Insurance companies will often try to use the victim’s pre-existing injuries as a way to deny claims, but injured victims can have the right to seek compensation against the responsible party despite having a pre-existing injury or condition.
You need to protect your rights after an accident. This includes knowing how to pursue compensation to cover your damages after an accident. The experienced Salt Lake City auto accident lawyers at Siegfried & Jensen know that dealing with the consequences of a car crash can be extremely difficult. If you have a pre-existing condition and are injured in a car wreck, you shouldn’t hesitate to seek full compensation through an injury claim. Contact our legal professionals today for a free, no-obligation consultation. We are here to help you through every step of the process.
What is a Pre-Existing Condition or Injury?
A pre-existing injury or condition is a legal term that refers to a condition that predated an accident involved in an injury claim. If the injury involves the same body part the plaintiff is seeking compensation for in their claim, then there are potential issues for what is deemed fair compensation. These have to be sorted out by both parties as well as the court to determine if the current injuries are due to the negligence of the defendant. These types of cases are common in cases involving spinal injuries because the human spine is worn down over time by gravity.
Aggravation of a Pre-Existing Injury or Condition
Back injuries are not hard to aggravate.
Aggravation of a pre-existing condition is the degree that a condition had before an accident has worsened or been impacted after the collision. This is the basis of a negligence lawsuit involving pre-existing injuries. In states with comparative negligence, the existence of a pre-existing condition on part of the plaintiff does not stop them seeking compensation from their damages in a personal injury claim.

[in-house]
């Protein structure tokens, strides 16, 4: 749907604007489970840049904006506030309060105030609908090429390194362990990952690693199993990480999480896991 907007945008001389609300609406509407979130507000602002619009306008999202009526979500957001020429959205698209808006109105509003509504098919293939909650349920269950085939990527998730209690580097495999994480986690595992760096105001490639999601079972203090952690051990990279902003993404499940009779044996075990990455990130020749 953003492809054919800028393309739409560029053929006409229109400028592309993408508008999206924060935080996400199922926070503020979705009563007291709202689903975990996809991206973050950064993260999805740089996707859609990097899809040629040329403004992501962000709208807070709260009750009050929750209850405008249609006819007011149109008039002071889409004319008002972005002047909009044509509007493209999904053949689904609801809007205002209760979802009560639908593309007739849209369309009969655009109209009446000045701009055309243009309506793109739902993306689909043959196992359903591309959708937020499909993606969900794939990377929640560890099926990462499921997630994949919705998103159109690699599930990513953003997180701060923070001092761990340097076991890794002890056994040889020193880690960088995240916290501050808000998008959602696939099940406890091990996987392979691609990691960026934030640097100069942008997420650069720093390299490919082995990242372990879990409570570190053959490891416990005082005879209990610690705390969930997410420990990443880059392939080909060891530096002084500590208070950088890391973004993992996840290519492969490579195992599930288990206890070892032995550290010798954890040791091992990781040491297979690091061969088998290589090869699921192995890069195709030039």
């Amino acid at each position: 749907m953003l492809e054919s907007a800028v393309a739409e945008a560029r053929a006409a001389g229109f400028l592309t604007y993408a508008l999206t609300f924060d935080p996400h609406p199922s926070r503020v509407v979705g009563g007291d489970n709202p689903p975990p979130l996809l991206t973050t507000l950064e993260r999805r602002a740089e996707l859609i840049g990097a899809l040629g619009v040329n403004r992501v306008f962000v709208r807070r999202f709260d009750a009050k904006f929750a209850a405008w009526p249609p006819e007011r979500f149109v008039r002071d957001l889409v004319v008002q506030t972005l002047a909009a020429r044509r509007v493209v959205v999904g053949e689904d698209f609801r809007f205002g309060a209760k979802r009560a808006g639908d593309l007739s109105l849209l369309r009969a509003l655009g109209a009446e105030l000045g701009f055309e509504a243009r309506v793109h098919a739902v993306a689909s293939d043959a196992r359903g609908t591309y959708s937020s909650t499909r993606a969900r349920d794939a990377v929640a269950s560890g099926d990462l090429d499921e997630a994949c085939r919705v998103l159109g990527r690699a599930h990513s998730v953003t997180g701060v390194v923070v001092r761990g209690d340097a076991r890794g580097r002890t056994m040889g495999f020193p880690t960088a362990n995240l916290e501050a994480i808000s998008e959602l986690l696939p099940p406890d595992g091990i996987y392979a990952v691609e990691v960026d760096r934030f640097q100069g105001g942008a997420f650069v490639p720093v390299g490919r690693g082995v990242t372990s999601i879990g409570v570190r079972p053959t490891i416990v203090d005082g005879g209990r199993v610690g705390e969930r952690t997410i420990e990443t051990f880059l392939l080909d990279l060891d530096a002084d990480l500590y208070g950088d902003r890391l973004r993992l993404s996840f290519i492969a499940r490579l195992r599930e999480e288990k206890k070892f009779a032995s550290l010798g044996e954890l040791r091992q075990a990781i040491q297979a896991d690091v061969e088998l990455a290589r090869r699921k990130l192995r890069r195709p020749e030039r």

The law requires that the at-fault party compensate the victim for the degree to which the pre-existing injury was worsened or aggravated by their negligent actions.
Did the Crash Worsen Your Pre-Existing Condition?
Many people injured in a car crash have sustained similar injuries in the past, whether it was due to a work-related injury or a slip and fall incident. In these cases, the accident can worsen the injury. Different ways a crash can impact a pre-existing injury include:
- Aggravating the pre-existing condition, causing it to require increased medical treatment or surgery
- Increasing the pain in the affected area in a way that impacts your ability to do simple tasks or continue your typical work routine
Man times, injured victims are unsure about giving information on a pre-existing condition. However, you should share how your injury was impacted by the crash. To do so, it is advised that you:
- Do not hide your pre-existing condition. When receiving treatment after a crash, inform your medical provider of your pre-existing condition. You need to be transparent and honest about your injury so your medical provider can evaluate how the crash worsened or impacted your pre-existing condition.